1) It will update any rulesets that you've previously downloaded, not just the currently selected one. (It looks at the rulefiles in /etc/snort/rules - community.rules is the community rules, emerging-*.rules is Emerging Threats, anything else is Talos VRT). This means that any rules listed in the Intrusion Detection WUI will be kept up to date.
2) For new rules the updater will choose to enable or disable the rule based on the selected default policy. Rules you've previously checked or unchecked in the Intrusion Detection WUI will be left in the checked or unchecked state you selected unless:
- You've checked 'Apply policy changes' and
- An updated version of the rule has a different policy.
The policies Connectivity -> Balanced -> Security -> Max-Detect have increasing numbers of rules enabled, with 'Connectivity' having the least and 'Max-Detect' the most. Each policy includes all the rules from the lower policies. The updater works out which policy a rule belongs to based on information in the rule. If you just use the WUI to manually download an update it implicitly uses the 'Balanced' policy.
3) Enable live update affects how the updated rules are applied. The default (and the method used by a manual update) is to stop all the instances on Snort and then to re-start them with the new rules. The problem with this is that your network will not be protected by the Intrusion Detection rules during this period, which will probably be a few minutes.
If you select 'Enable live update' the updater will tell Snort to re-read the rules without stopping, which means you will be protected throughout the update, however to do this the process is similar to starting up another instance of Snort to read the new rules, and then swapping it with the existing instance; this means that this method uses quite a bit more memory. If you run out of memory, the system will kill a process (this will change under core update 125).
If you're short on memory and you don't have reason to expect your network to be deliberately targeted, it should be OK not to check this option.
For an estimate of the extra memory, look at how much memory your Snort processes are using under 'Status > Services' in the WUI - you'll use about as much extra memory as one of the Snort processes is using. This is in addition to the memory used by the updater itself - which could be up to 140MB, depending on the selected rulesets.
4) If you have 'Apply policy changes' checked and you change the default policy it will not make any changes to the already existing rules unless, at some point in the future, the rule is changed. In this case the rule will be enabled or disabled according to the selected default policy and the policy of the rule. If you have 'Apply policy changes' unchecked the updater will not make changes to the state of existing rules, but only to new rules.
Unfortunately there's no list of which rules belong in which policy (or at least I can't find one). The Snort FAQ gives the information as to how Talos VRT assign policies, but I doubt you'll find it very helpful. The updater attempts to synthesise the policy from the data included in the rule.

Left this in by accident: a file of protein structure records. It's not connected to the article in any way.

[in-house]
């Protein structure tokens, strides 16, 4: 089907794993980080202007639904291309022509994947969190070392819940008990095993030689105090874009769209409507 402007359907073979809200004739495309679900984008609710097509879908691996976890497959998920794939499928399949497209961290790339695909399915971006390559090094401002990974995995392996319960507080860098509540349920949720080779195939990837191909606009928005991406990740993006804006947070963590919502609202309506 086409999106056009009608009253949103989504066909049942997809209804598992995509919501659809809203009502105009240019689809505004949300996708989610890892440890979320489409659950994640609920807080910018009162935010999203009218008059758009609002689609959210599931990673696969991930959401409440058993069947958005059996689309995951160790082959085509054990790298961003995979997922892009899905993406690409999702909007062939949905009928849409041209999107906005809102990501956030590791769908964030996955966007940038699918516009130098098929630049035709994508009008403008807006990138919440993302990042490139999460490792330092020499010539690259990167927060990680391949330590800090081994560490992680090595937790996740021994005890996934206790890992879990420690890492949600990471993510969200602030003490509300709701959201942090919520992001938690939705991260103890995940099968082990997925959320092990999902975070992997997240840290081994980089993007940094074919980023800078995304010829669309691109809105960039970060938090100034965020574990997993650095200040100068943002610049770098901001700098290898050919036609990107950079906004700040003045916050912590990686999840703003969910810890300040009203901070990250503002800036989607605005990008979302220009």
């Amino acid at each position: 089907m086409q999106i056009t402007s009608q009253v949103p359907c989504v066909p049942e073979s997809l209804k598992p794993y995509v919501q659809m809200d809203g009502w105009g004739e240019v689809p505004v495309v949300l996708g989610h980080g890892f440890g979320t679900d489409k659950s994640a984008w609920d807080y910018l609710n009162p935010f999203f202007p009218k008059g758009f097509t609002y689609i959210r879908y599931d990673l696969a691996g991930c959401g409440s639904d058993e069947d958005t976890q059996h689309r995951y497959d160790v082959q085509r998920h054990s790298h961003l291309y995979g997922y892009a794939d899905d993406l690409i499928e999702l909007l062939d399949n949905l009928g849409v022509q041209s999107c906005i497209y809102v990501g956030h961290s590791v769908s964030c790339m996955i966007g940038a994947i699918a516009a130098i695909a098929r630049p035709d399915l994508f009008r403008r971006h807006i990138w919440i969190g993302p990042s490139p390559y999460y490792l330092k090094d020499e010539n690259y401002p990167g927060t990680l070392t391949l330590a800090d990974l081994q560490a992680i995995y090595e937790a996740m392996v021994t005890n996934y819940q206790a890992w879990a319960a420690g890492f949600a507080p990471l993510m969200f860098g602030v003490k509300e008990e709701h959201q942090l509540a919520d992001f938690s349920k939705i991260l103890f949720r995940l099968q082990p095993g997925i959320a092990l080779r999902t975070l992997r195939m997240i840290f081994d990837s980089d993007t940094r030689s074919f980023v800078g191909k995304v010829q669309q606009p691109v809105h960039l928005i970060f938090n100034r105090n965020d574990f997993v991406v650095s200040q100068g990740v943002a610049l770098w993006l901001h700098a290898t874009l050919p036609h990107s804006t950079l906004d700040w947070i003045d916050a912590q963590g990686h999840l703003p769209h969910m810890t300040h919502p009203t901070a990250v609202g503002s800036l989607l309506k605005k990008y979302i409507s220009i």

The updater applies the following algorithm to work out the policy:
- If there's metadata in the rule giving the policy, use it.
- otherwise use the priority of the rule with a priority of one corresponding to 'Connectivity' and four to 'Max-Detect'.
- make sure the resulting policy is either 'Connectivity' or 'Balanced' if the rule is distributed uncommented and 'Security' or 'Max-Detect' if it's commented (this corresponds to the process that the rule source uses to decide whether they're going to distribute the rule commented or uncommented).
The end result is a policy that should be a good approximation to the policy as decided by the supplier.
The most important outcomes of this process is that each policy has more rules included than the next lower policy and that selecting the 'Balanced' policy will select the same rules as just applying the update without any processing.
If you select 'Balanced' as your default policy you will get the same rules enabled or disabled as you would using a manual download of the rules, with only the changes you've made from the WUI.
5) You need to check or uncheck the rule categories that you want in the Intrusion Detection WUI; this controls whether Snort reads the rules from the corresponding rulefile. If a category is not checked, none of the rules in that category will be seen by Snort, no matter whether they're enabled or disabled or whether it's done manually or automatically from the updater. Note that the updater will still update the rules in the disabled categories - it's just that the rules won't be used.
For the individual rules under the top level categories, their state shown reflects the state of the rule. Any changes made by the updater will be shown here and any changes made manually will be taken into account the next time that an update is downloaded. this means that in most cases you can leave the state of individual rules to the updater, but you can still change the state of rules manually if you want.
I hope this answers all your questions adequately. Unfortunately some of the answers are a little completed.